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Elewana Elsa’s Kopje Remembers George Adamson 29 years on

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George Adamson was killed in an ambush by Somali bandits in Kora, on 20th August 1989.

Born on the 3 February 1906 in India, after being educated in England he moved to Kenya in 1925, where after a number of jobs, he joined Kenya's Game Department in 1938 and was Senior Wildlife Warden of the Northern Frontier District. It was his work with lions that earned him the affectionate title of the Baba ya Simba ("Father of Lions" in Swahili), and would become a respected British wildlife conservationist and author.

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Adamson retired as a wildlife warden in 1961 and devoted himself to raising lions who could not look after themselves and training them to survive in the wild. In 1970, he moved to the Kora National Reserve in northern Kenya to continue the rehabilitation of captive or orphaned big cats for eventual reintroduction into the wild.

Joy and George Adamson were undoubtedly two of the most celebrated champions of wildlife the world has ever known and Elsa the lioness, star of the best-selling book ‘Born Free’ written by Joy, the most famous lion. Filming Elsa’s life story began in Kenya, and the resulting Academy award-winning film was not only a smash hit, but a ground-breaking movie which captured the imagination of the world and redefined the meaning of wildlife conservation forever. George Adamson was a technical advisor and lion expert for the filming.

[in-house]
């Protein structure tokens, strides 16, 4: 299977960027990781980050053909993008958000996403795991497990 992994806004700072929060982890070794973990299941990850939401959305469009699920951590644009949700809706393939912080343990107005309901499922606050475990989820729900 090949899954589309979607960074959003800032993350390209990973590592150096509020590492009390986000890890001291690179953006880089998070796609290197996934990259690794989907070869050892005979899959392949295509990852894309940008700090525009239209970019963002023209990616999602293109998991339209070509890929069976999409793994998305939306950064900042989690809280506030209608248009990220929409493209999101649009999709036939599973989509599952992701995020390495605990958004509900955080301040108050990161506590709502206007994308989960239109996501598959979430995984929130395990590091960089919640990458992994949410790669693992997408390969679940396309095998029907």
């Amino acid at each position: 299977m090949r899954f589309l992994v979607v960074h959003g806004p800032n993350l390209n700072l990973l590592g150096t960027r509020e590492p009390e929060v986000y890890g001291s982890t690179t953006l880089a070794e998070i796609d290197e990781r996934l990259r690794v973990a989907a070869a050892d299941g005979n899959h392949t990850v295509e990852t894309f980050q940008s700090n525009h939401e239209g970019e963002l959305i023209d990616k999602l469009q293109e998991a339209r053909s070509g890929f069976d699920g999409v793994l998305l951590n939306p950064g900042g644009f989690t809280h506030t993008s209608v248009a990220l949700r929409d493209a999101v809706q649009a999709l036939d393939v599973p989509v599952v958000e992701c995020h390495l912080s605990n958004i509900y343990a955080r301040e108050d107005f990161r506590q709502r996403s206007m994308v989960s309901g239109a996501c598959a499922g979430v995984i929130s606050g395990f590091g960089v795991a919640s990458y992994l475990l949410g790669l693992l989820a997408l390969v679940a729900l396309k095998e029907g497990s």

George and Joy forged a great friendship with Virginia McKenna and Bill Travers, who portrayed them in the film, and inspired the two actors into a life dedicated to wildlife conservation. They went on to establish the Born Free Foundation, which is still protecting wildlife today and is now managed by their son Will Travers.

On 20 August 1989, George Adamson was murdered near his camp in Kora National Park, by Somali bandits, when he went to the rescue of his assistant and a young European tourist. He was 83 years old. He is buried in the Kora National Park near his brother Terrance. Two lions are buried next to Adamson as well: Super Cub, and Mugi, a lion released in Kora after George's death.

Kora was designated a National Park with Kenyan Government protection in honour of his memory.

George Adamson’s legacy lives on with the work that the Born Free Foundation does and at Elewana Elsa’s Kopje where the Elewana Collection maintains a number of artefacts linked to his and Joy’s life on site. The Elsa’s Kopje  Managers are delighted to share his story and the amazing work he did in his life time.